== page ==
2. J.E. MacNair, K.C. Lewis, and J.W. Jorgenson, Anal. Chem.69, 983–989 (1997).
  3. V. González-Ruiz, A.I. Olives, and M.A. Martín, TrAC - Trends in Analytical Chemistry64, 17–28 (2015).
  4. S. Fekete, J. Schappler, J.L. Veuthey, and D. Guillarme, TrAC - Trends in Analytical Chemistry63, 2–13 (2014).
  5. S. Fekete and D. Guillarme, J. Chromatogr. A 1308, 104–113 (2013).
  6. J.J. DeStefano, B.E. Boyes, S.A. Schuster, W.L. Miles, and J.J. Kirkland, J. Chromatogr. A1368, 163–172 (2014).
  7. D.S. Bell and R.E. Majors, LCGC Europe 28(6), 325–334 (2015).
  8. D.S. Bell, LCGC Europe39(4), 214–224 (2016).
  9. D.S. Bell, LCGC Europe30(4), 196–207 (2017).
  10. A.C. Dubbelman et al., J. Chromatogr. A1374, 122–133 (2014).

Landon Wiest is an LC Applications Scientist at Restek. Over the last five years, Landon has worked developing LC products and now focuses his attention on LC applications in the food safety area. He completed his Ph.D. in analytical chemistry at Brigham Young University (Provo, Utah, USA) where he received instruction from Milton Lee and studied the viability of diamond, and other carbon‑based materials, as stationary phase supports for liquid chromatography under Professor Matthew Linford. Landon’s primary focuses have
been on developing novel chromatography phases on various supports and finding new applications for them that can increase the capabilities of the chromatography community. He has presented his research at numerous international conferences and published in multiple peer-reviewed journals. He has also been awarded patents for his inventions.

Shun-Hsin Laing is a Senior LC Applications Scientist at Restek. He received his bachelor’s degree from the National Taiwan University in 1988 and obtained his Ph.D. degree from the Michigan State University in 1996. He performed postdoctoral research at the University of Michigan from 1996 to 2000 in oncology studies. In 2001, he was appointed as Research Faculty in Penn State University and focused on molecular toxicology research. In 2006, he joined MPI Research Inc. as a Senior Research Scientist and played a role as Study Director for GLP analytical projects. In 2013, Dr. Liang joined the LC Solution of Restek Corporation and specialized in developing application methods across the fields of environmental, food safety, and life sciences.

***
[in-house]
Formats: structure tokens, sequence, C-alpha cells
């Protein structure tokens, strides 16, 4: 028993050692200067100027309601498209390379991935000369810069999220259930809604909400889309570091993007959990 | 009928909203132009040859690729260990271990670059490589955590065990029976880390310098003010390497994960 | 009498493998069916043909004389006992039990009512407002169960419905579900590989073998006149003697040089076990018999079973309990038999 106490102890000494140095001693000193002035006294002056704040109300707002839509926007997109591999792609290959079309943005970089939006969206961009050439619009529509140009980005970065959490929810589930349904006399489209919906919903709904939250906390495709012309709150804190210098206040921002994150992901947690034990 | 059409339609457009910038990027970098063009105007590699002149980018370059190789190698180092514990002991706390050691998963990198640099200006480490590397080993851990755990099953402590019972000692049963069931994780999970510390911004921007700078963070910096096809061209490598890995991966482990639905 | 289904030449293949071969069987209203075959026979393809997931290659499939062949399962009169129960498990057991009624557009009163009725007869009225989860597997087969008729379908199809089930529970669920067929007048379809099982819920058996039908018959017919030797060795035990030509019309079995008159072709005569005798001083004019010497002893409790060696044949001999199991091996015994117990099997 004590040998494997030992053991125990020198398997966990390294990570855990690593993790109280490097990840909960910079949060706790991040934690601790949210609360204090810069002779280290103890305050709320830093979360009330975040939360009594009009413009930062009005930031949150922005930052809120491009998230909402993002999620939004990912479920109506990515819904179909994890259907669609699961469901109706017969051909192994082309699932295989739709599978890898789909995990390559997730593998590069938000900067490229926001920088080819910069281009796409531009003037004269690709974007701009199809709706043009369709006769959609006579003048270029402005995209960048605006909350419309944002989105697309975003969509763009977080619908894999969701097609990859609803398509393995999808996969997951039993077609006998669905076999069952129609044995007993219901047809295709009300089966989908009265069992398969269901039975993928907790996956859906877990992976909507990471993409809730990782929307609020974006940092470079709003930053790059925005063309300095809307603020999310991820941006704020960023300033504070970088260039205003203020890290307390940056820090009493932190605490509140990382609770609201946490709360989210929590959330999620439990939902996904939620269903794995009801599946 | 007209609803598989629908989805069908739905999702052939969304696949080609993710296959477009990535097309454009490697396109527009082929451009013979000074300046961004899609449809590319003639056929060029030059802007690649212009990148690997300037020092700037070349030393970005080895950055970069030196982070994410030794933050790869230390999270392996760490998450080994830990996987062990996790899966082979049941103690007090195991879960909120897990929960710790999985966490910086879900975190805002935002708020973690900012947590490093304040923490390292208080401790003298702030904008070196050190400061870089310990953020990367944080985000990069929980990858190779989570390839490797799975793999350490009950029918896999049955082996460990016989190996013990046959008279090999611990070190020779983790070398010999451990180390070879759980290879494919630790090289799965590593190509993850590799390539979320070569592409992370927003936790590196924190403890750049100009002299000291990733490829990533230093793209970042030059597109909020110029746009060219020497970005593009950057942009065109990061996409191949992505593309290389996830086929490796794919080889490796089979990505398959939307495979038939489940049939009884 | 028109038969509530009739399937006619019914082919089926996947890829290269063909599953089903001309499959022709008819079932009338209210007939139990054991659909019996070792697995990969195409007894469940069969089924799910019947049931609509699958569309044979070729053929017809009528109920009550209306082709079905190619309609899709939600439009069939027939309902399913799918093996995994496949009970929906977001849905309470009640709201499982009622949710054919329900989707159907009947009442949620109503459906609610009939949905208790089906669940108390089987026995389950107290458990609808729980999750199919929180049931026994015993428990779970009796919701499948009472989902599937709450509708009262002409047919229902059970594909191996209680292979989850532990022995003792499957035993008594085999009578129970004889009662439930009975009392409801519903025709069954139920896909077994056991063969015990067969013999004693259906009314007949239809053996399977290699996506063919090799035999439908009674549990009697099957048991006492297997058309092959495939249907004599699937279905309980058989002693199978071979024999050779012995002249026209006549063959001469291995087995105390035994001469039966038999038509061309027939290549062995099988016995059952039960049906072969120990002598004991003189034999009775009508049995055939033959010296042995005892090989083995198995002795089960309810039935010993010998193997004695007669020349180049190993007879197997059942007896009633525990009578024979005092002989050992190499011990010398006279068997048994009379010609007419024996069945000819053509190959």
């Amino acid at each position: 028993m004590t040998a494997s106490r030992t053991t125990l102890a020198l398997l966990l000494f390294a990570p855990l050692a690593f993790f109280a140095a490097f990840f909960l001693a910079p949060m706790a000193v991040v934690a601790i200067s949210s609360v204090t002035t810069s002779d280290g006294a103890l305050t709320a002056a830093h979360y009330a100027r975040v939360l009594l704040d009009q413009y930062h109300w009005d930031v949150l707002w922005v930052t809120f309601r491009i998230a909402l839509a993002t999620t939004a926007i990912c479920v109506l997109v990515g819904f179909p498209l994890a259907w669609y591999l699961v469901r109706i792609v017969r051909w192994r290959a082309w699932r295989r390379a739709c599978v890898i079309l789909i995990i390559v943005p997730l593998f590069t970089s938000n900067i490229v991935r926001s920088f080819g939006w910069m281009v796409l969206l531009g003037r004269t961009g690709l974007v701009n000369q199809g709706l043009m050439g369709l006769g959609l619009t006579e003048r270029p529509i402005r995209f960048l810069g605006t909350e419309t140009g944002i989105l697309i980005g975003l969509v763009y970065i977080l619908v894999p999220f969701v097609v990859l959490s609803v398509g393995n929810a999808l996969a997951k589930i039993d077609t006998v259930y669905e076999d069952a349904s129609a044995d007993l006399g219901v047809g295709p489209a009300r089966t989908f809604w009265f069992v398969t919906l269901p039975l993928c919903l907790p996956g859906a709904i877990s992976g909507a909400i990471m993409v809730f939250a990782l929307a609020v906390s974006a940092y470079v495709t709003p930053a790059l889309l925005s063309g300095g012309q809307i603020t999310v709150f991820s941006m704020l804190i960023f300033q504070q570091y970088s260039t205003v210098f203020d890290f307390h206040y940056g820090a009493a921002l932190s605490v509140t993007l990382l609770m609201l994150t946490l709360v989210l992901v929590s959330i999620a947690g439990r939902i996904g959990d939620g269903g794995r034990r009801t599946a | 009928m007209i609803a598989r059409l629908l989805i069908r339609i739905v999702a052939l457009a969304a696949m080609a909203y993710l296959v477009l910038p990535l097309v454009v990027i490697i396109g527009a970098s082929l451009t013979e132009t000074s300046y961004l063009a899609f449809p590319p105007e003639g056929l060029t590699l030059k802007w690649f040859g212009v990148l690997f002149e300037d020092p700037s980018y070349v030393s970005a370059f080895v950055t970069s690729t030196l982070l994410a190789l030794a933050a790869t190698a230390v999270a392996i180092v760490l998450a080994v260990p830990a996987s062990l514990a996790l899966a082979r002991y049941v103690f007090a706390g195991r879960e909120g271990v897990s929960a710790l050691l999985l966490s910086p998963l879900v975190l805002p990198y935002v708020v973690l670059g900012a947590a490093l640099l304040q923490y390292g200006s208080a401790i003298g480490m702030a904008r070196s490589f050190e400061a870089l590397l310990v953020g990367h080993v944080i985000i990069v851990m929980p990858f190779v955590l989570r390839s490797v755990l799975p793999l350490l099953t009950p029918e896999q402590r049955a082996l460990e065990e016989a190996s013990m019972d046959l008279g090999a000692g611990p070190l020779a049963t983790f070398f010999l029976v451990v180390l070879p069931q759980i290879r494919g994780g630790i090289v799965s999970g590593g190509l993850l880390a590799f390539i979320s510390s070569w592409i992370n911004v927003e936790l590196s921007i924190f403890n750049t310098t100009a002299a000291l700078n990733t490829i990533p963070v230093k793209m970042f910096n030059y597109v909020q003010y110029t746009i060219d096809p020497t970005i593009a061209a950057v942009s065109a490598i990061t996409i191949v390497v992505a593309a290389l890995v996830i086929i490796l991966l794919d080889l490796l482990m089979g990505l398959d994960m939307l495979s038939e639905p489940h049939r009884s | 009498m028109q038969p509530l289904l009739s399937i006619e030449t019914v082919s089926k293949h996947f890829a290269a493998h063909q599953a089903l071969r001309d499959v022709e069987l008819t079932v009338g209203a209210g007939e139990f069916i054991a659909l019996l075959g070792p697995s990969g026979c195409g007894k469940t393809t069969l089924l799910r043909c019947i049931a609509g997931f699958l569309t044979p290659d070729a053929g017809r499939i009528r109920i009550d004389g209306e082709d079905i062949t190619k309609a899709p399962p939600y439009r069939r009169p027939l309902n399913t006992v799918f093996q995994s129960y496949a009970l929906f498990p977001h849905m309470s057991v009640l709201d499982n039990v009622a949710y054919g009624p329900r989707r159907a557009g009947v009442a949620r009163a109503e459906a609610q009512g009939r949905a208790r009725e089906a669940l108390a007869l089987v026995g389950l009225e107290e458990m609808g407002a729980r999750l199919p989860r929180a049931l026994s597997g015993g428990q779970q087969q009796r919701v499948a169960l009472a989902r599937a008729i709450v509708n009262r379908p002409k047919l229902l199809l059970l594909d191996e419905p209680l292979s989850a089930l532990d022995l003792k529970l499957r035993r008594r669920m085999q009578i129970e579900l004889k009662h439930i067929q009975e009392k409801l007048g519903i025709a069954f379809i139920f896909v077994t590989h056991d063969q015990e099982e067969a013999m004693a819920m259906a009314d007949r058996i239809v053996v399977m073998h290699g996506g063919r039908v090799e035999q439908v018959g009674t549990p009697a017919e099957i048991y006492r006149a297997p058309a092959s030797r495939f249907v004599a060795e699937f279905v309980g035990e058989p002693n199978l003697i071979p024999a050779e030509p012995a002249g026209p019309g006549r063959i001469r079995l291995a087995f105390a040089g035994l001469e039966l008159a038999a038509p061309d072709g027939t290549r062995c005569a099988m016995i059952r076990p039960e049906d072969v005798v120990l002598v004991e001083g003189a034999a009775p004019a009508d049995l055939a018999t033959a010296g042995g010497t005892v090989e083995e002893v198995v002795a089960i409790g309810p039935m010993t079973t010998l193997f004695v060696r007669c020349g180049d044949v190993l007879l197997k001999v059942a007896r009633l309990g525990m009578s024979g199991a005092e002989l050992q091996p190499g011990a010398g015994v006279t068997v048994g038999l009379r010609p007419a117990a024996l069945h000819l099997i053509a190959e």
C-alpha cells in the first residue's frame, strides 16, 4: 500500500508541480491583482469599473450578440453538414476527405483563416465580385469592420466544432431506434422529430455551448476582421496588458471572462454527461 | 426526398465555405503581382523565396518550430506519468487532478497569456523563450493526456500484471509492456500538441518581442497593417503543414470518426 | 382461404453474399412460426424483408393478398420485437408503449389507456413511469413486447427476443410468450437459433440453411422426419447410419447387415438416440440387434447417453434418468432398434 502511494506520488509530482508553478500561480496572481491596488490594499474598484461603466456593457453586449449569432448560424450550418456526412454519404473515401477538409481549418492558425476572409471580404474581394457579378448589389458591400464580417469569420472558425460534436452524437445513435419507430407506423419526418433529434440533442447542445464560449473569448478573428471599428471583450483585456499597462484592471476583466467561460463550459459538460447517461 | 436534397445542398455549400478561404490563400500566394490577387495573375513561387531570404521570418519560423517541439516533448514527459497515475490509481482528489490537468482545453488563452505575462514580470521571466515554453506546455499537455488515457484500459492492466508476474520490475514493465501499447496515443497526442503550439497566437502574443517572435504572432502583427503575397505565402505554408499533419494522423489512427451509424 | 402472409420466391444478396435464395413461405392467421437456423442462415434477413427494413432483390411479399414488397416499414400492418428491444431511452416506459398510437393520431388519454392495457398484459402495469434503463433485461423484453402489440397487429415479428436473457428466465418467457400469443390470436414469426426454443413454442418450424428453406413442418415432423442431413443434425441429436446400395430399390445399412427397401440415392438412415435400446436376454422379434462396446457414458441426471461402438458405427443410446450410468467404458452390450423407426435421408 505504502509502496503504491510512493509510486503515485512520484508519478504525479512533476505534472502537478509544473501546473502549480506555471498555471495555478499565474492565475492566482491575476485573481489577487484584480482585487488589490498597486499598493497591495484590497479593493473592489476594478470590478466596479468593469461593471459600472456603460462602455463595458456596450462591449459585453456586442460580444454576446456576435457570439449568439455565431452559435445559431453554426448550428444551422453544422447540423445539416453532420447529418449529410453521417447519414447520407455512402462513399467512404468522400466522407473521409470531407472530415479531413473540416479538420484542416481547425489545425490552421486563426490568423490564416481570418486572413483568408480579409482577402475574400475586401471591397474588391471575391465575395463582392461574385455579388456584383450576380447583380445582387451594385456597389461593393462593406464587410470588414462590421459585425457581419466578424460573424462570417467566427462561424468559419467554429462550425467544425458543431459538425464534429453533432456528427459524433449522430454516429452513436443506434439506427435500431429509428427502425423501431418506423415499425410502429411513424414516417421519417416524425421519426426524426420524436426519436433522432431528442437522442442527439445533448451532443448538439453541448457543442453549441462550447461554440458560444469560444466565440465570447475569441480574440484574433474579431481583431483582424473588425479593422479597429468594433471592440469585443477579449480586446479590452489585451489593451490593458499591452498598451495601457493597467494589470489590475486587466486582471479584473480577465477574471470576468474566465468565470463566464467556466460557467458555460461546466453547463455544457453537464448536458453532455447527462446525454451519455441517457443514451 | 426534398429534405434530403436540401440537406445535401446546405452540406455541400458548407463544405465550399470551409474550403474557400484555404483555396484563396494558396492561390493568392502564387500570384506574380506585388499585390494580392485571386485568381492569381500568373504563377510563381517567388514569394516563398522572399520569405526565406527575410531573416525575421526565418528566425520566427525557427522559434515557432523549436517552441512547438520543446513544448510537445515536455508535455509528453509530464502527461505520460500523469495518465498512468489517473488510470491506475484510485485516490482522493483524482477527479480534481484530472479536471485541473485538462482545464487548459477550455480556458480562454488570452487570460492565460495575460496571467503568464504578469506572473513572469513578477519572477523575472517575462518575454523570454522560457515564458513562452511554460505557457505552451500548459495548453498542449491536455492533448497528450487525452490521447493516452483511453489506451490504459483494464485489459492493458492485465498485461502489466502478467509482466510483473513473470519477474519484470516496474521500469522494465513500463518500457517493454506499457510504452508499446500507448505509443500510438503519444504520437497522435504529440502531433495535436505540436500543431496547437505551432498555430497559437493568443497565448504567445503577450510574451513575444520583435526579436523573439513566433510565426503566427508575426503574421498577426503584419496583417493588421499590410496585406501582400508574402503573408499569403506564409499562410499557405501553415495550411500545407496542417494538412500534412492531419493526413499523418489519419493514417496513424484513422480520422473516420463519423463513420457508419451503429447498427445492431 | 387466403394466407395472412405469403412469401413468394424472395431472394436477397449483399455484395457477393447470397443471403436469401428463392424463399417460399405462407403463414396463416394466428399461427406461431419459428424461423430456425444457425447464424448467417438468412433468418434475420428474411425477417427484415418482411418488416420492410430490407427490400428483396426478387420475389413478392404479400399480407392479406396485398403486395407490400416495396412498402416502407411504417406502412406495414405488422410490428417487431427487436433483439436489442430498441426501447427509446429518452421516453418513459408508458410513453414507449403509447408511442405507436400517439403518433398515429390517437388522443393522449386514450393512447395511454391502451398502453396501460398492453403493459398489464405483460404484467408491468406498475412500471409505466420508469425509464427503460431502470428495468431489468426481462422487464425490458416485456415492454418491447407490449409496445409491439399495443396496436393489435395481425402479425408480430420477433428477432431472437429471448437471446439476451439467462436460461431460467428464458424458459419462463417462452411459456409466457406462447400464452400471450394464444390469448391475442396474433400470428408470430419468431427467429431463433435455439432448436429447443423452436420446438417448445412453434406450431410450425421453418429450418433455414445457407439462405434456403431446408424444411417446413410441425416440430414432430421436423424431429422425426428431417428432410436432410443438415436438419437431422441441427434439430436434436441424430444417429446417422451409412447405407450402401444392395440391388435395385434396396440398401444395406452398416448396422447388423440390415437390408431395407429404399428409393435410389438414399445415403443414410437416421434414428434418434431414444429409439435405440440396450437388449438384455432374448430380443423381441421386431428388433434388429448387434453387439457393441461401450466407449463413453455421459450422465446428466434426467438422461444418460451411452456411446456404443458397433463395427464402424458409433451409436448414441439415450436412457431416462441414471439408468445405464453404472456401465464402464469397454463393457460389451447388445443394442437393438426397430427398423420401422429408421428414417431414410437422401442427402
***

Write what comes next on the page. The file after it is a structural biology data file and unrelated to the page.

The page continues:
Dan Li is an Application Scientist at Restek. Her work focuses on pharmaceutical, food, and environmental applications using LC–MS and GC–MS. Dan received her Ph.D. degree in analytical chemistry under the supervision of Professor Milton Lee from Brigham Young University. She was working in Covance performing bioanalytical method development and validation before joining Restek in 2015.

David S. Bell is a director of Research and Development at Restek. He also serves on the Editorial Advisory Board for LCGC and is the Editor for “Column Watch”. Over the past 20 years, he has worked directly in the chromatography industry, focusing his efforts on the design, development, and application of chromatographic stationary phases to advance gas chromatography, liquid chromatography, and related hyphenated techniques. His undergraduate studies in chemistry were completed at the State University of New York at Plattsburgh (SUNY Plattsburgh). He received his Ph.D. in analytical chemistry from The Pennsylvania State University and spent the first decade of his career in the pharmaceutical industry performing analytical method development and validation using various forms of chromatography and electrophoresis. His main objectives have been to create and promote novel separation technologies and to conduct research on molecular interactions that contribute to retention and selectivity in an array of chromatographic processes. His research results have been presented in symposia worldwide, and have resulted in numerous peer‑reviewed journal and trade magazine articles. Direct correspondence to: LCGCedit@ubm.com